We had solar panels installed on our flat roof on a London terraced home one year ago. The panels are attached to plastic tubs filled with ballast. During the daytime, we use the electricity as it’s generated, so we make sure we use the washing machine / charge phones / anything else we can think of during the day – plus it powers the fridge and anything else that’s on all the time. Any surplus is fed into the National Grid, and we get paid for it (4.7p per unit – compared to 14p per unit when we buy it back from the Grid, which seems a bit unfair, but that’s another story). But on top of this, there’s a government incentive to install solar called the feed-in tariff, which means that for every unit of electricity you generate, the government will pay you 14.3p – whether you use the electricity yourself or export it to the Grid. This is the key that makes solar electricity viable on the domestic scale. When you make a successful application for the feed-in tariff, you are guaranteed to receive it for 20 years, and it will rise with inflation.
Obviously I wanted to talk to our installer about how much electricity we would be likely to generate, and how long it would take for our system to pay for itself. So we sat down to do the sums.
There are various packages that you can use to estimate the amount of electricity that you will get out of your system, based on the area of panels you install, the orientation of your roof and the angle of inclination of your panels.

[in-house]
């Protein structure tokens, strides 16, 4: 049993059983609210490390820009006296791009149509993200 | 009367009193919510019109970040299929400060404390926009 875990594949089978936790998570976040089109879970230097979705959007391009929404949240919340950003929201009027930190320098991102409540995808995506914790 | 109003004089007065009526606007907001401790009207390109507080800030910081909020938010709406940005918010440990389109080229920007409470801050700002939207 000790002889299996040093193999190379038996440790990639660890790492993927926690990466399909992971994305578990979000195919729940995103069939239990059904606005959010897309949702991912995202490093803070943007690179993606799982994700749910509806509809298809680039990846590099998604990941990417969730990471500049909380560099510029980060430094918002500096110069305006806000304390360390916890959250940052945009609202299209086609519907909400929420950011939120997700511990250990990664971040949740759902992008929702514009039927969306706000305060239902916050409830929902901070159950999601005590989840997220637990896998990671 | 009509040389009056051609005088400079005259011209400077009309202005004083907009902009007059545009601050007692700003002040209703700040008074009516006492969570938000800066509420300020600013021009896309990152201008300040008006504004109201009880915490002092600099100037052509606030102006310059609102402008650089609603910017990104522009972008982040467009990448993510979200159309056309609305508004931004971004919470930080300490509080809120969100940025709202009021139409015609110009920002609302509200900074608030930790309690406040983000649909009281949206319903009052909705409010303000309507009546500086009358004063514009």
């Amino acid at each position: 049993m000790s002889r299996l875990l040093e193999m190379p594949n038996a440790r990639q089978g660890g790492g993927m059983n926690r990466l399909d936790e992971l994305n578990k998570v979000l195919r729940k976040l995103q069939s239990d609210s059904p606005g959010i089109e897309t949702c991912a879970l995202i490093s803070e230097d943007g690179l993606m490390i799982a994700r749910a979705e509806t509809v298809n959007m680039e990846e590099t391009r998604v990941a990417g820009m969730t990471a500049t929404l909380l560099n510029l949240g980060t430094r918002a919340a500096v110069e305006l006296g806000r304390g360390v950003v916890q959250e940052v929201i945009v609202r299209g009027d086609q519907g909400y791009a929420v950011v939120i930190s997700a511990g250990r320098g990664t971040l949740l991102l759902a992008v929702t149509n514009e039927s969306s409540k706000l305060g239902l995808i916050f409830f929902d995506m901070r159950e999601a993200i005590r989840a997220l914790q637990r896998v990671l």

For example, here’s one on the website of our partners, the Centre for Alternative Technology:
and here’s one from the Energy Saving Trust:
Just enter your roof area, orientation and inclination, plus your geographical location and it will generate figures for the amount of electricity you can expect to generate.
Your analysis will look something like this (but obviously, the figures will apply to your property):
For a more detailed view, see here.
It contains estimates for the amount of electricity you can expect to generate each year, taking into consideration the slight annual decrease of efficiency; the rate of feed-in-tariff you can expect to get; how much you can expect to recieve for exporting electricity to the grid (see below); how much you will save by using the electricity generated; and from these figures, the expected payback time for your initial outlay (in the right-hand column, in this case you can see the colour changes from red to green after 9 years).